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An Oversold Market Fuels the Rally

03/24/2009 12:05 pm EST


Kelley Wright

Managing Editor, Investment Quality Trends

Kelley Wright, managing editor of Investment Quality Trends, says stocks have been through one of their worst periods ever, and may have more room to go on the upside.

For all intents and purposes, this market has declined for 16 straight months. The previous record for an uninterrupted decline was the nine months following the bombing of Pearl Harbor. A rally, any kind of rally, has been long overdue.

The Dow Jones Industrial Average (DJIA) printed a bear market intra-day low of 6440.08 on Monday, March 9th. Based on the composite cash dividend of $313.93 reported in IQ Trends, the dividend yield for the average reached 4.9%, a mere ten basis points (0.1%) from the second bear market yield objective of 5%. (4% was the first yield objective and 6% would be the third yield objective.)

Historically bear markets will temporarily reverse direction and retrace a significant percentage of the previous leg down. This allows buyers to come in and provide fuel and momentum for the next leg down. In this bear market, there was basically no counter-trend rally after reaching the first bear market yield objective of 4%.

Why did this happen? After the most vicious six-month period in stock market history, stock sellers may have simply sold themselves to the point of exhaustion.

Another clue from Mr. Market that selling, for the present, may have reached an inflection point is the dividend yield on the Dow Jones Utility Average (DJUA). Like its sister average, the Dow Utilities has a long-term dividend yield profile where 6% represents the historically repetitive area of undervaluation and 3% represents the historically repetitive area of overvaluation.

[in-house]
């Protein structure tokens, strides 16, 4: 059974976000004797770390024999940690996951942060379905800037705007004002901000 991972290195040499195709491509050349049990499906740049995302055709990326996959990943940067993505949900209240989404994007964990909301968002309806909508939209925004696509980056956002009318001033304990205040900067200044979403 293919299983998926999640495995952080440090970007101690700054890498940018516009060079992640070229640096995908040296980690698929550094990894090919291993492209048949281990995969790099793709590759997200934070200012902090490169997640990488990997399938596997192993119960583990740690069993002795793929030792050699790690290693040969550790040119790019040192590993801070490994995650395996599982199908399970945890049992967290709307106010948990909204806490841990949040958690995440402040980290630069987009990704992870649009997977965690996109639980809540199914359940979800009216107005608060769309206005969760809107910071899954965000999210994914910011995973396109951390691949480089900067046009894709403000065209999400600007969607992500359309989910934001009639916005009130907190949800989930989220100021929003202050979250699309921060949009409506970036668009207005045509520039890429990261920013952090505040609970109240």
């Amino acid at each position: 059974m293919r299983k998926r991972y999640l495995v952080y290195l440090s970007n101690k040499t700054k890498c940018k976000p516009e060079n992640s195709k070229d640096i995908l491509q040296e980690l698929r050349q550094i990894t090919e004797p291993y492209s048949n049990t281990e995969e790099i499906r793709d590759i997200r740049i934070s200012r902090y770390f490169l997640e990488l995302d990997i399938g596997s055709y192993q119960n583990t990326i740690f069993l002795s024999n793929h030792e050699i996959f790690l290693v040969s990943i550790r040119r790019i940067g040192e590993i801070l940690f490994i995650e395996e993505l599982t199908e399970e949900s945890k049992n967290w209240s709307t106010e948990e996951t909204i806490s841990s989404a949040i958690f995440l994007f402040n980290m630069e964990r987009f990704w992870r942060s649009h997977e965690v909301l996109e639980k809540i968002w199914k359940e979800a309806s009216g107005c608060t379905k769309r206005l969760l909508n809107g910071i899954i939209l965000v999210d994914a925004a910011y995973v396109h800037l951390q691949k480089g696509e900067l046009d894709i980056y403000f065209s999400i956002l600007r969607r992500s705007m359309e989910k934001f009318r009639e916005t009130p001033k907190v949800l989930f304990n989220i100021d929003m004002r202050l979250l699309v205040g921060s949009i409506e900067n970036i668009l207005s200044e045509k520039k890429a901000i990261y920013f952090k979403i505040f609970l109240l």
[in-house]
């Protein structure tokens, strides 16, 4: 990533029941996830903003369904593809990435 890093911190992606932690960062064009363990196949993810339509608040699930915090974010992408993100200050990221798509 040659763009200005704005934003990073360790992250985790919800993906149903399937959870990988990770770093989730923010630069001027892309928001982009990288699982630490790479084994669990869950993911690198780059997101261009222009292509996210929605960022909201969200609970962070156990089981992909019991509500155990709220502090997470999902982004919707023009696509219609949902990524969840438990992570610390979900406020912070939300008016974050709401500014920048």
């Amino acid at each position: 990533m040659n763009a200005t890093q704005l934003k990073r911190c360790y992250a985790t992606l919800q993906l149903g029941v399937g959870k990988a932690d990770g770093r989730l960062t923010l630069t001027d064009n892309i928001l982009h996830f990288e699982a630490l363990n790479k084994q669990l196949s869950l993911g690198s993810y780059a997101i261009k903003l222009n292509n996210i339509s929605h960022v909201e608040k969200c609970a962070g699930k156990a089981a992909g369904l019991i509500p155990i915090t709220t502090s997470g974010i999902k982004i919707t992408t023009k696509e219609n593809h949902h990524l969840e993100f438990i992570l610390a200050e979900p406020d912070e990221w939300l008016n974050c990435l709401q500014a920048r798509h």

On March 9th the DJUA declined to an intraday low of 287.29 and a dividend yield of 5.7%. Based on its current composite dividend, a yield of 6% would be reached at 274. Technically then, the DJUA has reached historic undervalued levels. The Utilities tend to bottom and top prior to the Industrials.

The last clue that some degree of bottom may have been put in is that at the end of trading on March 9th our Undervalued category exceeded 70% of our select blue chip universe, a level of undervaluation that has been breached only four times since 1966 and has been coincident with market bottoms.

Until the Industrials and Transports exceed their January highs on a closing basis, however, the primary trend remains down. (The Industrials closed above 9,000 in January, while the Utilities posted a closing high above 380—Editor.)

As such, investors need to remain cognizant that there may yet be another leg down toward the 6% dividend yield objective on the DJIA. Equally possible too, however, is that a sustained rally, perhaps as much as several thousand Dow points is in the making. What we do know definitively is that there is tremendous value in individual stocks that may not be seen again for another generation.

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